Teen-Turn’s recent mentorship event at Huckletree in Dublin shows that changing the way young girls visualise STEM careers doesn’t need to be resource-intensive.
When the issue of diversity in STEM arises – which is often, since it is a hot topic among industry leaders and HR professionals alike these days – many extenuating factors that contribute to a ‘leaky pipeline’, or a pipeline that is lacking on the gender and ethnic diversity front, are mentioned.
They are often treated like insurmountable inevitabilities. For Teen-Turn, however, addressing the STEM pipeline is a quick and painless affair.
Teen-Turn works with girls from disadvantaged areas and matches them up with top tech companies for two-week summer placements. It also arranges extracurricular activities, the aim of which is to help girls visualise themselves in career areas that they may not initially think to enter into, particularly STEM.
Intervening when girls are young and before they have entered third level will, Teen-Turn hopes, help to abate both the ever-growing skills gap within the tech industry and to encourage more underrepresented populations to pursue these kinds of careers.
Before these placements, as many as two-thirds of participants said they didn’t think they would fit into a STEM career environment. After, however, 80pc said they would consider a career in STEM, with data science and engineering being the most cited areas. Evidently, the system works.
On 28 June, Teen-Turn hosted a panel event entitled ‘Mentorship and the power of influence on the next generation of women in technology’. Held in Huckletree’s lush Dublin 2 offices, it was chaired by Silicon Republic CEO and Inspirefest founder Ann O’Dea. The panel event sought to showcase the ins and outs of its mentorship programme, answer questions, and proudly put a spotlight on some of the amazing girls that go through the scheme.
One such girl is Tinu Atilade, a student at Larkin Community College on Parnell Street about to enter transition year. She previously completed a two-week placement with financial software firm Murex. Speaking along with her mother Olu and Laura Murphy, Murex head of operations, Tinu went through how her happy relationship with the programme began when the librarian in her school, Jenny, introduced it to her.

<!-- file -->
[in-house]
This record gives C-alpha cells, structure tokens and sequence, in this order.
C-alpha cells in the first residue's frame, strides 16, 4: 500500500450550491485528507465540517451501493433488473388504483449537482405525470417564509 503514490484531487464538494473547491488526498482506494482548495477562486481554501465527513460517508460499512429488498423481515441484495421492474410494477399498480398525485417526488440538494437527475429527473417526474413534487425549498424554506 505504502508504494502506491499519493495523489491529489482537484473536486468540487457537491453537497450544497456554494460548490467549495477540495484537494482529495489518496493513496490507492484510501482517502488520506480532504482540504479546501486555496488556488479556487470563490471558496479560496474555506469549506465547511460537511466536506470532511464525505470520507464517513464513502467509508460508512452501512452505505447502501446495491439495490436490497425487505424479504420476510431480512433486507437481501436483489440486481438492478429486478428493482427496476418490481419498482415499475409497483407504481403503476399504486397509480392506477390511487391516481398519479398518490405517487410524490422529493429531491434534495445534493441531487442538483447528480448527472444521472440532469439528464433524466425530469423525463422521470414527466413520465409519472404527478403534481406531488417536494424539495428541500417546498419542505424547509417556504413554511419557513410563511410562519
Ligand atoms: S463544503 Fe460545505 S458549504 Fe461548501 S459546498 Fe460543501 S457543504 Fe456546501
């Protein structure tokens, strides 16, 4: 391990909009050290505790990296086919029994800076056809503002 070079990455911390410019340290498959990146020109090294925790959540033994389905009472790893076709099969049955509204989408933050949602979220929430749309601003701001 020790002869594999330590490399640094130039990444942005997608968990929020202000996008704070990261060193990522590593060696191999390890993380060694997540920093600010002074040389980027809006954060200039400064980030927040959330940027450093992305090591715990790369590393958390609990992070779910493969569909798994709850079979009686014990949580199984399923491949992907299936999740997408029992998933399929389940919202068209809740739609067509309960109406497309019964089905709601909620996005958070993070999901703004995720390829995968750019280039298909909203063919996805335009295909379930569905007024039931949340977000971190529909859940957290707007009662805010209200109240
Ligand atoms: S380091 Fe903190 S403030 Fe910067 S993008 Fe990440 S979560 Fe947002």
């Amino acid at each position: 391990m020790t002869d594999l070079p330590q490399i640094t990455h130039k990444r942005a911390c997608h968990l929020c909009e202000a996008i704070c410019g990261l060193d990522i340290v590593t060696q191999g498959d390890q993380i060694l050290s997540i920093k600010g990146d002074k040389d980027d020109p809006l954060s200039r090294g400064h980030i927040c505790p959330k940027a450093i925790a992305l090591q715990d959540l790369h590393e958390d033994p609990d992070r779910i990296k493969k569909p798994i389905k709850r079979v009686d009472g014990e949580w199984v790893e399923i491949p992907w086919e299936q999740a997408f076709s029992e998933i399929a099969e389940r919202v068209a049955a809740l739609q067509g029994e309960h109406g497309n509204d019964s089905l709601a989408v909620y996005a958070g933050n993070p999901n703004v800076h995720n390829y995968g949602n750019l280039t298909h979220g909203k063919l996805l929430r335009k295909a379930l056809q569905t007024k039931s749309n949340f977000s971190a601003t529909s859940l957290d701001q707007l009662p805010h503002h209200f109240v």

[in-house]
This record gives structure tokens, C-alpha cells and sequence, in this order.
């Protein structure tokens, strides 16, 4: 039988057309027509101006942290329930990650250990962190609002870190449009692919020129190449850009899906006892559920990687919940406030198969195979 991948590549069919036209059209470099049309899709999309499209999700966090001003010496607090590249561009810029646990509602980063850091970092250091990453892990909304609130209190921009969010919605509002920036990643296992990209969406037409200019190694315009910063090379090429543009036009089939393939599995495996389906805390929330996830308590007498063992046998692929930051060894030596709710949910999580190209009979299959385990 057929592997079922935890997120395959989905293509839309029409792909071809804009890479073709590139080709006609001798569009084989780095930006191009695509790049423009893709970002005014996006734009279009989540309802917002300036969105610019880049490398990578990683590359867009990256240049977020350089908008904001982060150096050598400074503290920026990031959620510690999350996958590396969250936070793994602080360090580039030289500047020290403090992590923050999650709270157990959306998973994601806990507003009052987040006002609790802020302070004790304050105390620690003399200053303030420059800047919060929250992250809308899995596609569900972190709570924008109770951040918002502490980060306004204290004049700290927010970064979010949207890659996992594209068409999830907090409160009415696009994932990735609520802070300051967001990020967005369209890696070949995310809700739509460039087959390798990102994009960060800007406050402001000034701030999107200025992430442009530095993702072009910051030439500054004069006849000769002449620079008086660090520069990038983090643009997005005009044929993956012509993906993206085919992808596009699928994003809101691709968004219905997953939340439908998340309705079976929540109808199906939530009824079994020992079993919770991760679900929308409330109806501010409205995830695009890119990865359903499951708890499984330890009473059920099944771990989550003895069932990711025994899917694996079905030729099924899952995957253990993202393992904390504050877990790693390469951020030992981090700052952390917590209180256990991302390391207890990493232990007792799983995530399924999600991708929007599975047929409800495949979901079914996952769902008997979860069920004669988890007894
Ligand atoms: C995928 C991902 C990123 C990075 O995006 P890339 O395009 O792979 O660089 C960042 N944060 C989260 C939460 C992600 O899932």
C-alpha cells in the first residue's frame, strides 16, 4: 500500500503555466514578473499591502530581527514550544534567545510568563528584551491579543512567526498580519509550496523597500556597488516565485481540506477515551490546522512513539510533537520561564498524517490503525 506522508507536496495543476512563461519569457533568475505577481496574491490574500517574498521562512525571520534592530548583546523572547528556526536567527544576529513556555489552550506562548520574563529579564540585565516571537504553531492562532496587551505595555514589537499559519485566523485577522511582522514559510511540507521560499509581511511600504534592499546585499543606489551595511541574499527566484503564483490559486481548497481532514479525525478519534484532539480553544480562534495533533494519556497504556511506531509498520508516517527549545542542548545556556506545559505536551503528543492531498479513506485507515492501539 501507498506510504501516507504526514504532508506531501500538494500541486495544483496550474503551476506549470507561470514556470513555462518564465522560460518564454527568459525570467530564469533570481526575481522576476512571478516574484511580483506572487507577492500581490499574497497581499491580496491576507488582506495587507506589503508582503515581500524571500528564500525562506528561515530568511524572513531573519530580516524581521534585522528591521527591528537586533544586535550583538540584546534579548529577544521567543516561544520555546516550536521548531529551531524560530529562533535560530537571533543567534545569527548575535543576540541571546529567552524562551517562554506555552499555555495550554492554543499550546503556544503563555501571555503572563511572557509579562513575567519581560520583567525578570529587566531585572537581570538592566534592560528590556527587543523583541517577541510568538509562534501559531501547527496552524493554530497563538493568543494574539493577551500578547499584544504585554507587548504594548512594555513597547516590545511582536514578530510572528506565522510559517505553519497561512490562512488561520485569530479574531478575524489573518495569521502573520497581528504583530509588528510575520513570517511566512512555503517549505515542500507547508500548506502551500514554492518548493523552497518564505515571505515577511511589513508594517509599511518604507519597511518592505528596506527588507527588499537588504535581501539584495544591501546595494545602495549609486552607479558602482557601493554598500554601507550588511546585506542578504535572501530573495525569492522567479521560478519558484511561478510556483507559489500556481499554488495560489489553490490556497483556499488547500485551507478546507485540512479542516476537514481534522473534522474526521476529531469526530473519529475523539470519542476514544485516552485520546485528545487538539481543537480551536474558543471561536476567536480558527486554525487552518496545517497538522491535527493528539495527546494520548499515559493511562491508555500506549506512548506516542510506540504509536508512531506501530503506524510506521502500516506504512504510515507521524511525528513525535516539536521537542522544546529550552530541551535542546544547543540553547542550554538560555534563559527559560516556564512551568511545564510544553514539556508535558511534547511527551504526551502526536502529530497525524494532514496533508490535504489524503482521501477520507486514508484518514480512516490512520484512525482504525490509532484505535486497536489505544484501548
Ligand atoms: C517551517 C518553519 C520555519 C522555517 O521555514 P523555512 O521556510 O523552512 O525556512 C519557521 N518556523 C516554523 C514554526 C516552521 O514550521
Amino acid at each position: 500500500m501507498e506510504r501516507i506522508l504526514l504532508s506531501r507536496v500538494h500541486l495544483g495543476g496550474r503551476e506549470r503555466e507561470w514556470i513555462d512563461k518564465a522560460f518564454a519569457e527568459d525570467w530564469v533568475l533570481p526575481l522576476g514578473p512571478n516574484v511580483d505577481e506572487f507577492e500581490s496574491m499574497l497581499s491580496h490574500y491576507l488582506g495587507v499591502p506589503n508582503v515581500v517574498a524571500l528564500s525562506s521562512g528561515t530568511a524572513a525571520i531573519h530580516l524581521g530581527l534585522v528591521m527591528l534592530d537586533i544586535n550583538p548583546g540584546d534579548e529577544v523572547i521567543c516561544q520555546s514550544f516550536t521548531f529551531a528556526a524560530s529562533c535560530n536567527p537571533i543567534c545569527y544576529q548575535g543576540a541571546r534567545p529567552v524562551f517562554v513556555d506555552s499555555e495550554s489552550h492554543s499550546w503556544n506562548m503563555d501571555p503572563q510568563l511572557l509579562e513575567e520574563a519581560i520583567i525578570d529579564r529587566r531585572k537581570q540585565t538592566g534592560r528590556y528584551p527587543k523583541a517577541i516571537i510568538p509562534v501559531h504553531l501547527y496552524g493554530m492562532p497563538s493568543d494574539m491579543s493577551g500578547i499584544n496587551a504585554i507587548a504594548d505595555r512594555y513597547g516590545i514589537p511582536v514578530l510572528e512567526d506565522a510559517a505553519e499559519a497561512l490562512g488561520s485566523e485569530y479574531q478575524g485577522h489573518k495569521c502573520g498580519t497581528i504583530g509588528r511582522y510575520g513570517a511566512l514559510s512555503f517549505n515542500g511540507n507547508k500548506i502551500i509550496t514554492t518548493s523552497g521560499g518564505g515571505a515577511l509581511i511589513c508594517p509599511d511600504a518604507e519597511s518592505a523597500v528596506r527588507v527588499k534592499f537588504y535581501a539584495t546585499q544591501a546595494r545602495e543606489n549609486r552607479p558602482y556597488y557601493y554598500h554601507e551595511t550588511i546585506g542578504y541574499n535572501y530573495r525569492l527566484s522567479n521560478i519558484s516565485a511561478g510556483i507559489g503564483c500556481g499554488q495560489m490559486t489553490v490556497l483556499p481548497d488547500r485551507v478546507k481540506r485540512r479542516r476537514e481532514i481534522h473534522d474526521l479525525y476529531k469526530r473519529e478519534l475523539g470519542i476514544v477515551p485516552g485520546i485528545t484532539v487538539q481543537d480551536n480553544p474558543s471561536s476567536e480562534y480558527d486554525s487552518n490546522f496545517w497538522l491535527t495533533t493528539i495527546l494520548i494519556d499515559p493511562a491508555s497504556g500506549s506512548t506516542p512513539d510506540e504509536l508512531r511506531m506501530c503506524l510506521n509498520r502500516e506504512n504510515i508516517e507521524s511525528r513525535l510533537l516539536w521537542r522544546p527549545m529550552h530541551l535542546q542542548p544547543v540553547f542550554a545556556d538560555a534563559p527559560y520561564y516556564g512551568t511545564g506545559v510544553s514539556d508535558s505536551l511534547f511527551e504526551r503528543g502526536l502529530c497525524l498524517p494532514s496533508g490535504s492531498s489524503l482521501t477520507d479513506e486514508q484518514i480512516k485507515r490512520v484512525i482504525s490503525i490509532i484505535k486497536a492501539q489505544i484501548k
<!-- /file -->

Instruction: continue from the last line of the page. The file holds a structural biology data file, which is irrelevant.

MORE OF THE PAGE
Tinu was not always sure she’d be able to do a two-week placement, despite wanting to – the programme is oversubscribed because not enough companies are currently signed up to take on mentees. Tinu spent time on a waitlist, resigning herself to not completing the programme. Then, mere weeks before the placement was due to start, a spot opened up.
“It was really amazing because the people were so dedicated to their work … It was such a great company, they were so friendly.”
Though Tinu was shadowing employees, her tasks were not limited to this; she also learned to code, completed her own independent projects and attended (and even presented at) standing scrum meetings. The short, intensive experience stoked her desire to study a computer science subject at third level, and she disclosed that she has already arranged to do her transition-year work experience with Murex.
Murphy beamed when she recounted her experiences hosting Tinu and with the programme in general. For her, it was slightly dizzying to be considered a role model. “I’m not a role model, I’m just a person who did computer science!”
Many of those who attended the panel talk and watched discussions unfold with rapt interest were representing some of the most distinguished tech companies around such as IBM, Zendesk and SAP. They immediately recognised the benefits of the programme (and were blown away by Tinu’s breezy, effortless confidence and eloquence as she discussed the benefits of such a scheme) but questions slowly trickled in about whether undertaking such a programme presented any challenges.
Murphy struggled to think of any drawback or challenge to taking on a Teen-Turn student. She said Teen-Turn “just sent out all the paperwork to us” and handled all logistical issues as they arose.
“[Tinu] is a credit to her school, and she’s a credit to her mum and dad,” she stated, going on to say that the programme was really a “win-win” for Murex, enabling it to both elevate the profile of its own fintech women while simultaneously taking practical steps to address future skills gaps issues that will undoubtedly affect not only Murex, but every tech company in the future.
Murphy went on to stress that anything a company puts in (organising tasks to keep girls occupied, assigning a liaison to each girl, covering travel and lunch expenses so none of the girls are out of pocket), they get a myriad of benefits in return.
“We are so blessed to be involved in this programme.”